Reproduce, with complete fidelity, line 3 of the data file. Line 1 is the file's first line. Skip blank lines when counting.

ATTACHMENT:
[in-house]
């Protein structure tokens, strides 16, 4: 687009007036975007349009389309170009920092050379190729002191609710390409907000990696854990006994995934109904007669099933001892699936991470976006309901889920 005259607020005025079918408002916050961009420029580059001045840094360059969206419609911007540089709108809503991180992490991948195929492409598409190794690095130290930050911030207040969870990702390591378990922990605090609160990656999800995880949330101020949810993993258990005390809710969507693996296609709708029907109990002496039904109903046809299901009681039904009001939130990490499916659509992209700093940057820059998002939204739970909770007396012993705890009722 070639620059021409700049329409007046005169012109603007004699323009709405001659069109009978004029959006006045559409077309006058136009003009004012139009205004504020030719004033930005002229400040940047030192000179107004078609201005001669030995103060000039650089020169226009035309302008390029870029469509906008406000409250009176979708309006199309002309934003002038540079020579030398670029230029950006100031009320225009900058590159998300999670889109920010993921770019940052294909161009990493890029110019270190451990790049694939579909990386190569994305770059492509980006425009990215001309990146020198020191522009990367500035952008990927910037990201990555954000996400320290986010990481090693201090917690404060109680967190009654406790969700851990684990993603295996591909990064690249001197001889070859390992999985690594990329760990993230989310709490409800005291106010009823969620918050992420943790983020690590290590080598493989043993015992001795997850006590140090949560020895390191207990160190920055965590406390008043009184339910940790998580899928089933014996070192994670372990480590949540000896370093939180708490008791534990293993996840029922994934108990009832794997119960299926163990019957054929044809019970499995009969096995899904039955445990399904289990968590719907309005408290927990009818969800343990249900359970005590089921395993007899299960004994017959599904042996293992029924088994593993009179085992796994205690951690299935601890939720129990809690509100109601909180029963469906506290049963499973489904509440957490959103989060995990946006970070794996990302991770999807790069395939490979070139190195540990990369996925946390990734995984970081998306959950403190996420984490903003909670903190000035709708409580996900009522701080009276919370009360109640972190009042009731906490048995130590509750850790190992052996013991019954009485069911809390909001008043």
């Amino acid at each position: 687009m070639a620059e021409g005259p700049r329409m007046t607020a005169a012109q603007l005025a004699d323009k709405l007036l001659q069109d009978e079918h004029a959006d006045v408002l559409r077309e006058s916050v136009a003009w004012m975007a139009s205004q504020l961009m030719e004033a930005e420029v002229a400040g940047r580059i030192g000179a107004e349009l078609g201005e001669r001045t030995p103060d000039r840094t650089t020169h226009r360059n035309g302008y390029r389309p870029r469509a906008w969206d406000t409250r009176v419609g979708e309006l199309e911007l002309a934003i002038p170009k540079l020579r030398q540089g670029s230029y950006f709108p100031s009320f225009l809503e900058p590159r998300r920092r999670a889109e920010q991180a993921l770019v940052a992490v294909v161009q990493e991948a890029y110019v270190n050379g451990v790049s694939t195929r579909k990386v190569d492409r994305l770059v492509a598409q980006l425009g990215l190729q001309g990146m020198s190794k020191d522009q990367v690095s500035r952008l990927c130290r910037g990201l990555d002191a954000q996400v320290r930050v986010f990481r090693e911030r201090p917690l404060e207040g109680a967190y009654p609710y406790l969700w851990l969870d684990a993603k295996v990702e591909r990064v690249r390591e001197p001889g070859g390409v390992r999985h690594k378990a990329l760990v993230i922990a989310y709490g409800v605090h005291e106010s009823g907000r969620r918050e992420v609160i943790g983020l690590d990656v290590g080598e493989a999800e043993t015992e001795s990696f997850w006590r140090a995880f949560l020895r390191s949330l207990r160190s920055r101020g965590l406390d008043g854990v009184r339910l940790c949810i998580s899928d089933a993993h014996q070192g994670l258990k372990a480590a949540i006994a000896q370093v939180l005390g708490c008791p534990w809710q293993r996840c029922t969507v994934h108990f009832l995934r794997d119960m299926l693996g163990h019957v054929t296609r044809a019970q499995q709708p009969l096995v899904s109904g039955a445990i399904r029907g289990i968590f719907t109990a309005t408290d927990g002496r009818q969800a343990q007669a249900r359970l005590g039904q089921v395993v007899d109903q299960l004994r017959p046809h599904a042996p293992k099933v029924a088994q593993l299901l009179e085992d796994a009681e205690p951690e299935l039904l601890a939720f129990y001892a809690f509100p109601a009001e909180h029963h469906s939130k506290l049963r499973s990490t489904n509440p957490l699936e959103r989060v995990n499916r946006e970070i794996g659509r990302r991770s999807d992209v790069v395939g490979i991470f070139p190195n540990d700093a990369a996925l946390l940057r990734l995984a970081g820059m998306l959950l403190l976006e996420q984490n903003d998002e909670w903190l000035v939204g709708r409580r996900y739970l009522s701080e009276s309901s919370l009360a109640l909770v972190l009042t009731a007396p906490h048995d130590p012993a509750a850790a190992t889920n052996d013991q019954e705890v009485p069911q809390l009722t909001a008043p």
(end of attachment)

């Amino acid at each position: 687009m070639a620059e021409g005259p700049r329409m007046t607020a005169a012109q603007l005025a004699d323009k709405l007036l001659q069109d009978e079918h004029a959006d006045v408002l559409r077309e006058s916050v136009a003009w004012m975007a139009s205004q504020l961009m030719e004033a930005e420029v002229a400040g940047r580059i030192g000179a107004e349009l078609g201005e001669r001045t030995p103060d000039r840094t650089t020169h226009r360059n035309g302008y390029r389309p870029r469509a906008w969206d406000t409250r009176v419609g979708e309006l199309e911007l002309a934003i002038p170009k540079l020579r030398q540089g670029s230029y950006f709108p100031s009320f225009l809503e900058p590159r998300r920092r999670a889109e920010q991180a993921l770019v940052a992490v294909v161009q990493e991948a890029y110019v270190n050379g451990v790049s694939t195929r579909k990386v190569d492409r994305l770059v492509a598409q980006l425009g990215l190729q001309g990146m020198s190794k020191d522009q990367v690095s500035r952008l990927c130290r910037g990201l990555d002191a954000q996400v320290r930050v986010f990481r090693e911030r201090p917690l404060e207040g109680a967190y009654p609710y406790l969700w851990l969870d684990a993603k295996v990702e591909r990064v690249r390591e001197p001889g070859g390409v390992r999985h690594k378990a990329l760990v993230i922990a989310y709490g409800v605090h005291e106010s009823g907000r969620r918050e992420v609160i943790g983020l690590d990656v290590g080598e493989a999800e043993t015992e001795s990696f997850w006590r140090a995880f949560l020895r390191s949330l207990r160190s920055r101020g965590l406390d008043g854990v009184r339910l940790c949810i998580s899928d089933a993993h014996q070192g994670l258990k372990a480590a949540i006994a000896q370093v939180l005390g708490c008791p534990w809710q293993r996840c029922t969507v994934h108990f009832l995934r794997d119960m299926l693996g163990h019957v054929t296609r044809a019970q499995q709708p009969l096995v899904s109904g039955a445990i399904r029907g289990i968590f719907t109990a309005t408290d927990g002496r009818q969800a343990q007669a249900r359970l005590g039904q089921v395993v007899d109903q299960l004994r017959p046809h599904a042996p293992k099933v029924a088994q593993l299901l009179e085992d796994a009681e205690p951690e299935l039904l601890a939720f129990y001892a809690f509100p109601a009001e909180h029963h469906s939130k506290l049963r499973s990490t489904n509440p957490l699936e959103r989060v995990n499916r946006e970070i794996g659509r990302r991770s999807d992209v790069v395939g490979i991470f070139p190195n540990d700093a990369a996925l946390l940057r990734l995984a970081g820059m998306l959950l403190l976006e996420q984490n903003d998002e909670w903190l000035v939204g709708r409580r996900y739970l009522s701080e009276s309901s919370l009360a109640l909770v972190l009042t009731a007396p906490h048995d130590p012993a509750a850790a190992t889920n052996d013991q019954e705890v009485p069911q809390l009722t909001a008043p």